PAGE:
The GDPR has been in force for five months. While most publications focus on the (hefty) sanction regime, the GDPR is mainly about accountability. It provides data subjects with rights to take control over their own personal data and obliges organisations to facilitate these rights. It also requires organisations to have much more insight into their own data processing activities. This is primarily reflected in three documentation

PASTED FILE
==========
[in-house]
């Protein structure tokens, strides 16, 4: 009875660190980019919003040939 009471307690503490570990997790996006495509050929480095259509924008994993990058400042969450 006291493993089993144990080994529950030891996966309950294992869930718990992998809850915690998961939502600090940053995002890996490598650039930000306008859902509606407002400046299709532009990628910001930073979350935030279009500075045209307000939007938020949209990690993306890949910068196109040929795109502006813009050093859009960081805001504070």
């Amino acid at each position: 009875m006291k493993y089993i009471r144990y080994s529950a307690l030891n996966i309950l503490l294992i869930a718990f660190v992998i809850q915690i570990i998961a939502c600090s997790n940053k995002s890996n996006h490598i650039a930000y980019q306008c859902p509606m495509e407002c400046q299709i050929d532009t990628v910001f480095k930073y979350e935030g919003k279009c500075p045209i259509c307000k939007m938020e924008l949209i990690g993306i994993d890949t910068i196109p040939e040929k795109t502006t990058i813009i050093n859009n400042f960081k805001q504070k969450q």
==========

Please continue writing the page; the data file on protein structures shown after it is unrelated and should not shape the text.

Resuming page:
The GDPR imposes many rights and obligations on organisations that require software support. Any software supplier will have to make decisions on how to interpret the GDPR and where GDPR compliance software or data processing is needed. Because of the countless vague concepts in the Regulation, suppliers will have different interpretations which of course can lead to a varied number of outcomes within the software.